October 3rd – Top Morning Stories

1/ US


- White House Meeting Doesn’t Break Congress Budget Impasse - Bloomberg - By Richard Rubin, Roxana Tiron & Kathleen Hunter


The first face-to-face talks between President Barack Obama and congressional leaders failed to break the budget logjam as a partial U.S. government shutdown entered its third day.
The Oval Office meeting yesterday evening ended with both sides reiterating their positions and the points they’ve been making for days, raising the prospect of a prolonged standoff over the government shutdown and raising the U.S. debt limit.


- Layoffs and Production Disruptions Loom at Firms Tied to U.S. - WSJ - By JAMES R. HAGERTY, DOUG CAMERON And JOHN W. MILLER


The partial shutdown of the federal government is leading to layoffs and production disruptions at defense contractors and some manufacturing companies.
*** BAE Systems – who may lose some contract work, and could potentially affect around 4300 pf their US employees
*** Navistar – Department of Defense contracts halted, and payment from goverment had been delayed
*** Huntinton Ingalls Industries – notes no disruptions so far
*** Boeing – 787 Dreamliners may be delayed due to inability to get FAA final authorisation
*** Arch Coal – federal permits may be delayed


2/ China


- China official services PMI hits six-month high, supported third-quarter pickup - Reuters – Reporting by Li Hui and Kevin Yao; Editing by Eric Meijer


Activity in China’s services sector expanded at the fastest pace in six months in September as demand grew, cementing a modest pickup in the world’s second-largest economy.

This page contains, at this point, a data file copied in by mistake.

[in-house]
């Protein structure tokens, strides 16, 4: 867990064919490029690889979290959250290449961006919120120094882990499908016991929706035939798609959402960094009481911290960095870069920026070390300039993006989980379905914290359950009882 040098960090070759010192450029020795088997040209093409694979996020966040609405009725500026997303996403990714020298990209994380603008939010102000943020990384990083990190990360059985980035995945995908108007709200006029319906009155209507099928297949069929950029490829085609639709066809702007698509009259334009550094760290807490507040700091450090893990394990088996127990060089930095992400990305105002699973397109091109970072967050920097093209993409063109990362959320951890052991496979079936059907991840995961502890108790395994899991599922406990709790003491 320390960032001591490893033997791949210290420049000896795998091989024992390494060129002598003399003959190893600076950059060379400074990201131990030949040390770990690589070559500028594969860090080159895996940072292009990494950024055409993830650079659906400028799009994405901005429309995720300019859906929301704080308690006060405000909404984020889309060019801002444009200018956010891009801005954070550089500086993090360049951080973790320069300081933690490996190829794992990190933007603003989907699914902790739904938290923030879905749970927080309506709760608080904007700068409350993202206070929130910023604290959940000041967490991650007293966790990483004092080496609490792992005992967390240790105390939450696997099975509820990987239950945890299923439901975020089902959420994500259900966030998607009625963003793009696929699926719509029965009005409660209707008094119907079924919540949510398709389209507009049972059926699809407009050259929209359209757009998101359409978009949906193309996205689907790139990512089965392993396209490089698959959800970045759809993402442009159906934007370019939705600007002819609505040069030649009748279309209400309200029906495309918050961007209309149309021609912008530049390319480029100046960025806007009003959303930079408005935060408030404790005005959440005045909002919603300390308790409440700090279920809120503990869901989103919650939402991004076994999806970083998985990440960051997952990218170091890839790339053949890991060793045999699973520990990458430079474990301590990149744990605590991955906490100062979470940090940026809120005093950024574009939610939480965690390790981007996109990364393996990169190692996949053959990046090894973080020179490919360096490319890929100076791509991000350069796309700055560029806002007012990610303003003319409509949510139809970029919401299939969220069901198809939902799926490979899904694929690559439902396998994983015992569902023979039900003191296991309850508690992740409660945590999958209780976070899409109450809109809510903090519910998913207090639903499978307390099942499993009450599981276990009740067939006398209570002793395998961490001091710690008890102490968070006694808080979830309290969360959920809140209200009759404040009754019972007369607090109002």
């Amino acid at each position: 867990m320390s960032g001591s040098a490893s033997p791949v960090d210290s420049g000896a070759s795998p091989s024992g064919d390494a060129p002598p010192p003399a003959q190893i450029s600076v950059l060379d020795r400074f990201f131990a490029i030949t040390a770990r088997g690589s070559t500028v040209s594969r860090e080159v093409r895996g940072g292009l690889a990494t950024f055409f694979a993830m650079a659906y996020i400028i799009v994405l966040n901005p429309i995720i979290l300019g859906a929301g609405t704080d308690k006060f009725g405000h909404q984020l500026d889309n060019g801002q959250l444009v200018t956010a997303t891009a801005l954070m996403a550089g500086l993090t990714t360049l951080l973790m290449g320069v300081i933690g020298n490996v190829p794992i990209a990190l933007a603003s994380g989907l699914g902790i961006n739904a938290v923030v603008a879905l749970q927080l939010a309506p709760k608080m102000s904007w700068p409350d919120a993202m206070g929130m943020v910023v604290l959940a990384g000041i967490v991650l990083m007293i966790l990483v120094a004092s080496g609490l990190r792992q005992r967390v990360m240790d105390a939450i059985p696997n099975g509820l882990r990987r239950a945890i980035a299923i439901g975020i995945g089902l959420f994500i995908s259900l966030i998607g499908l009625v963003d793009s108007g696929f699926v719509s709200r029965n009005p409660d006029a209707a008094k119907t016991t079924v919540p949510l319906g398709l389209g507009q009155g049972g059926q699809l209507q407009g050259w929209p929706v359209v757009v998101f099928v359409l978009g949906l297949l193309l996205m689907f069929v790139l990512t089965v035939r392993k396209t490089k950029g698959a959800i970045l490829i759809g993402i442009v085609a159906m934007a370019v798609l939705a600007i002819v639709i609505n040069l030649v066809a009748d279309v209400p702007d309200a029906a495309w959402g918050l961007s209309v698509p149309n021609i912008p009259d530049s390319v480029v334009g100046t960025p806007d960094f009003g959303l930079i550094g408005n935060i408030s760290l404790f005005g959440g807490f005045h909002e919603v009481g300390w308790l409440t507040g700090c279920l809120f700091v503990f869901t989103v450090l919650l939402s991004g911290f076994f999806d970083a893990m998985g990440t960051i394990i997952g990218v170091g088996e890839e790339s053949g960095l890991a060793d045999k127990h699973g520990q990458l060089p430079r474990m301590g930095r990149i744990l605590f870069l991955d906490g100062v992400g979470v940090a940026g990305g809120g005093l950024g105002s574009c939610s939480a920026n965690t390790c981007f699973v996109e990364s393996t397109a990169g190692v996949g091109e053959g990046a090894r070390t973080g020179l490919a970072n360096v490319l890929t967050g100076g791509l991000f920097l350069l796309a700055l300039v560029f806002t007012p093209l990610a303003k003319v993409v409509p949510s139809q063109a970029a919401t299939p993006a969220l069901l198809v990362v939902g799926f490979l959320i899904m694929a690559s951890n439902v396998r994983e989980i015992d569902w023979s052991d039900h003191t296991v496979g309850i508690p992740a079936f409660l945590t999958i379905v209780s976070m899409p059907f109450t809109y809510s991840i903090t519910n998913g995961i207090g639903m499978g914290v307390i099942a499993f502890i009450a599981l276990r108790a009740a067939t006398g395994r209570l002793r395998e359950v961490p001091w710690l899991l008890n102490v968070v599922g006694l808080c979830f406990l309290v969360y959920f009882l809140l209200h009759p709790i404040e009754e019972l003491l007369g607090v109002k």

The official purchasing managers’ index (PMI) for the non-manufacturing sector rose to 55.4 in September – the highest reading since March – from 53.9 in August, the National Bureau of Statistics (NBS) said on Thursday.


3/ Eurozone


- Italy’s Letta Survives but Challenges Loom - WSJ - By DEBORAH BALL


Italian Prime Minister Enrico Letta won the fight to keep his government alive Wednesday. But the bigger battle will be to revive a sclerotic economy that is emerging as a major threat to the euro-zone recovery.
After days of political chaos, Mr. Letta won confidence votes in both houses of parliament when conservative leader Silvio Berlusconi at the last minute abandoned his bid to topple the government. But the near-death of the coalition, just five months after its formation, illustrates the challenges of pursuing an ambitious economic overhaul amid a fragmented and quarrelsome political scene.